Try this Method to Help with Complex Decisions (DMRCS) [transcript]

Your team is faced with a complex decision. Maybe it’s complex because you have a lot of options or maybe it’s complex because it’s technically challenging and requires some testing. You may want to consider a structured approach. I’ll tell you more about DMRCS after this brief introduction. 

Hello, and welcome to Quality during Design, the place to use quality thinking to create products others love for less. My name is Dianna. I’m a senior level quality professional and engineer with over 20 years of experience in manufacturing and design. Listen in and then join the conversation at qualityduringdesign.com. 

We make decisions every day. What do I want for breakfast? How much should I pay on that bill? Should I answer this call or will it be about an extended car warranty that I just don’t want? If we’re successful at adulting, then we’ve gotten pretty at making decisions. But what about making decisions with a team of people at work? Do we make good decisions based on information and everyone’s input, or do we make gut reaction decisions? Maybe we’re not confident that we’re good at it at all. Is there a quality tool that can help us provide some structure to our decision making so we can make the best decisions? That’s what Dr. Christine Anderson-Cook and Dr. Lulu were thinking. They both have doctorates in statistics. They propose a system of decision making called DMRCS short, for define, measure, reduce, combine and select, and it’s modeled after the six Sigma DMAIC. The quality profession offers lots of tools like this made to help teams of people solve problems, either solve them for good or for continuous improvement.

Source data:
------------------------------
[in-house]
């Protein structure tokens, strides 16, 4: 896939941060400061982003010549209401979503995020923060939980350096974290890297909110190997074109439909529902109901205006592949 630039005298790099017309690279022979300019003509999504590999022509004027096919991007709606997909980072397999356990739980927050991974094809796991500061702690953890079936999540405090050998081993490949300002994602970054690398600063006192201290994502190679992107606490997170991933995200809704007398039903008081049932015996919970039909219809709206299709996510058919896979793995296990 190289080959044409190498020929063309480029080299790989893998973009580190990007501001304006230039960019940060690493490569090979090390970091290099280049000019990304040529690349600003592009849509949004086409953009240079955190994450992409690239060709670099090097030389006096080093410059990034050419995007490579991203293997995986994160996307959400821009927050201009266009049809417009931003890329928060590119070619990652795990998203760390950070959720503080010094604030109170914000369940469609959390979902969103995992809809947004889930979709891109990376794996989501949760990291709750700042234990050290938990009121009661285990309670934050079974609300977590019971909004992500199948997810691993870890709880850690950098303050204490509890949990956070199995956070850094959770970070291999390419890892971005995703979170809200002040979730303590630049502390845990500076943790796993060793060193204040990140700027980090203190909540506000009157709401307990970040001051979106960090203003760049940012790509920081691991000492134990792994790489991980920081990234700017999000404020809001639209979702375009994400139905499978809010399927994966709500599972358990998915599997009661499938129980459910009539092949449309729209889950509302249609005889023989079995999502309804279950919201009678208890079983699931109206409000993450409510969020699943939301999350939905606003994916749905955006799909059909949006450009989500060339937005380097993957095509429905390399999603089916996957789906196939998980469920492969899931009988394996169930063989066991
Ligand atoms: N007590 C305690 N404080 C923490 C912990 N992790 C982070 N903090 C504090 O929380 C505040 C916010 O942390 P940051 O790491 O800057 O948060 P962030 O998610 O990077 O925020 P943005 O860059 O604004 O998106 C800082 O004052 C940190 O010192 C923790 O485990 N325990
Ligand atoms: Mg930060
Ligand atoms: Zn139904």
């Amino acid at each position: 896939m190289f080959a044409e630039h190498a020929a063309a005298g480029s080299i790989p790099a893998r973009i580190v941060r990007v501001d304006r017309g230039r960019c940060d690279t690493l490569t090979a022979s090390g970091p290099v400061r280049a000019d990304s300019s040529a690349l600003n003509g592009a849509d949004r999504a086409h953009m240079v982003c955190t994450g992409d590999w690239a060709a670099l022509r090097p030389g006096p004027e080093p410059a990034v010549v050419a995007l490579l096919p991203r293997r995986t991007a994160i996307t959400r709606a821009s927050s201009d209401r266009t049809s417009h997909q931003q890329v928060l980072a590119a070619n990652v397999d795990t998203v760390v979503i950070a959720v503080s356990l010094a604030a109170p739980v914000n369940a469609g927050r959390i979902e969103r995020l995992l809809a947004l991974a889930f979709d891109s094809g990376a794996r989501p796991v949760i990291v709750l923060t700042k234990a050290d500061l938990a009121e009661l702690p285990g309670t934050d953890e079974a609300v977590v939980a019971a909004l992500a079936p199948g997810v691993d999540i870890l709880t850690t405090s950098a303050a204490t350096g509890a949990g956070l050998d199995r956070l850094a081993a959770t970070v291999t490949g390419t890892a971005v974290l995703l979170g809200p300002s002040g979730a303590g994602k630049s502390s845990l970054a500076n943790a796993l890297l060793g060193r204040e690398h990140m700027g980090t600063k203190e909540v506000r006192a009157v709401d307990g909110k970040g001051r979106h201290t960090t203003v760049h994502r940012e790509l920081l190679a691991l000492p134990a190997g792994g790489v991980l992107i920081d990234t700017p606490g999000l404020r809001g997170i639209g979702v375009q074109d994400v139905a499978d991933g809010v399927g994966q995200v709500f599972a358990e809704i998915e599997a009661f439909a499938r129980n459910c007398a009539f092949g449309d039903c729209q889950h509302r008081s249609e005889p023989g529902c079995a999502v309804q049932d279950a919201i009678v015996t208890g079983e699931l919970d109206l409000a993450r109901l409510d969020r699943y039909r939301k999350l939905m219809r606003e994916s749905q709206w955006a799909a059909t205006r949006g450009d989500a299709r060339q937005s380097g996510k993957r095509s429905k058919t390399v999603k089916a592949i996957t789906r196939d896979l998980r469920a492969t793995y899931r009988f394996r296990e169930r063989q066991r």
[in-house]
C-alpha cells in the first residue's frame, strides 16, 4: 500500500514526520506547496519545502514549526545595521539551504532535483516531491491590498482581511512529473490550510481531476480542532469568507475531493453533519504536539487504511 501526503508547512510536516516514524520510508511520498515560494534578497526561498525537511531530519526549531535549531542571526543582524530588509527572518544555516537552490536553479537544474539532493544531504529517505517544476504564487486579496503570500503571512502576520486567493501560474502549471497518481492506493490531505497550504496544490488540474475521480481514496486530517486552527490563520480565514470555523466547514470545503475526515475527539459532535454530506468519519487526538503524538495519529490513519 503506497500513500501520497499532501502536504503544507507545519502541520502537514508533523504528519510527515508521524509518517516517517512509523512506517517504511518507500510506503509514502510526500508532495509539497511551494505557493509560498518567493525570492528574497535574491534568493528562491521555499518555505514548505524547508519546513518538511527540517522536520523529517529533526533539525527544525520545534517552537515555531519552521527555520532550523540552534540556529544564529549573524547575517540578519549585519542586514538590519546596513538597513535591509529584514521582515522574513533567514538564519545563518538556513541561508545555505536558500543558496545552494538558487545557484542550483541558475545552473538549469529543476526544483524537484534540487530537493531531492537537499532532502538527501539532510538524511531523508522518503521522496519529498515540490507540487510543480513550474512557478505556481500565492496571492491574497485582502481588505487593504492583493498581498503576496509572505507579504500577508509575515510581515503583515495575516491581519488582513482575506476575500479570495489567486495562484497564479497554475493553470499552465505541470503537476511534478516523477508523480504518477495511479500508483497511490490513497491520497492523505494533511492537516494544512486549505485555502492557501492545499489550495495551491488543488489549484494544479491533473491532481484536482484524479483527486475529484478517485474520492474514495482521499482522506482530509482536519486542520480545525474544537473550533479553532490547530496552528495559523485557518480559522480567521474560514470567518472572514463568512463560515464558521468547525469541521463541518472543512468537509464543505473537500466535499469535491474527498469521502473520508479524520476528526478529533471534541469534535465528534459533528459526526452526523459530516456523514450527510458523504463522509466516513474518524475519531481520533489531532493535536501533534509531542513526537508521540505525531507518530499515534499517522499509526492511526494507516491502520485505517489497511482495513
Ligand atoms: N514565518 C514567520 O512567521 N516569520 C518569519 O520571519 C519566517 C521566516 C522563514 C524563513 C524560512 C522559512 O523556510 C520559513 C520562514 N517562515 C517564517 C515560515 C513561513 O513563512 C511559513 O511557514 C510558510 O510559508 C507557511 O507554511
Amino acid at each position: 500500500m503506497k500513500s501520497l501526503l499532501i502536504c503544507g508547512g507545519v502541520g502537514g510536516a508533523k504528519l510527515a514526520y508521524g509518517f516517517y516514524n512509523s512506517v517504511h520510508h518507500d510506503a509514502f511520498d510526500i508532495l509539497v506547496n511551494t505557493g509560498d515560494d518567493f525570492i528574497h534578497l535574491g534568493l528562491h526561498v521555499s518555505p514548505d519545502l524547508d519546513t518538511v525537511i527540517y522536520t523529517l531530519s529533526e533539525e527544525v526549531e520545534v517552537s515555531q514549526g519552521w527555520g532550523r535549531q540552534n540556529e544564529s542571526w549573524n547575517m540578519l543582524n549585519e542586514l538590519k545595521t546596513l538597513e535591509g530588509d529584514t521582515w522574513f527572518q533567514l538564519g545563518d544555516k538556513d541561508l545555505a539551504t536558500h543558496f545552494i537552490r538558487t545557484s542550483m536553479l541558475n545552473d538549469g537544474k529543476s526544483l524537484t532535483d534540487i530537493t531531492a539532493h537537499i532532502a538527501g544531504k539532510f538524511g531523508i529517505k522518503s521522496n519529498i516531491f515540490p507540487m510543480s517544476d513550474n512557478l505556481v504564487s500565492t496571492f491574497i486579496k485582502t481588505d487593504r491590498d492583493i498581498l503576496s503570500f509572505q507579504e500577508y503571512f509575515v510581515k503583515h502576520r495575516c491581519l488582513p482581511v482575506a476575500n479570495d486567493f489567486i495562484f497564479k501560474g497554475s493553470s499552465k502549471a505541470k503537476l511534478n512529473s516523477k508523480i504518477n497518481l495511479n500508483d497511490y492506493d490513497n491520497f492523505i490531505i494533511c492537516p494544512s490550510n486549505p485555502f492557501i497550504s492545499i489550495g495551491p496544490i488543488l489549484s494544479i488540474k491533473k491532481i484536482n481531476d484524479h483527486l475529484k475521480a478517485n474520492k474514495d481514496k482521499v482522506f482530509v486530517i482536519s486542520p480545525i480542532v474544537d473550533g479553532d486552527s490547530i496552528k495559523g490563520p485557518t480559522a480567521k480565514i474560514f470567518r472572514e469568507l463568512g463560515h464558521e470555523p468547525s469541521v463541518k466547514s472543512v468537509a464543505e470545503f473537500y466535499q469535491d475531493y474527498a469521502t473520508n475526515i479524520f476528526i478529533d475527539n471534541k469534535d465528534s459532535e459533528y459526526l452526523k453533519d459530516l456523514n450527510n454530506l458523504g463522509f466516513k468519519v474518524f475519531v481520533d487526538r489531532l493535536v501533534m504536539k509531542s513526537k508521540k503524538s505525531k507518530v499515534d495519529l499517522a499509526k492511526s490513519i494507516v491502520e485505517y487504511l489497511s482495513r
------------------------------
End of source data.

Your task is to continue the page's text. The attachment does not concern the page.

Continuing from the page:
Think of the DMAIC, define measure, analyze, improve, and control, and the eight disciplines or eight D. These are both structured models to help teams of people solve a problem for good. They’re linear models. We also have PDSA and PDCA, plan do study act and plan do check act. These are structured ways that we can solve problems for continuous improvement. They’re cycles that we repeat to get better. And there are others. These models and systems have been used by many people over many years with success. And there’s a reason that they’re still around and being taught today. Applying this kind of structure to making a decision makes sense.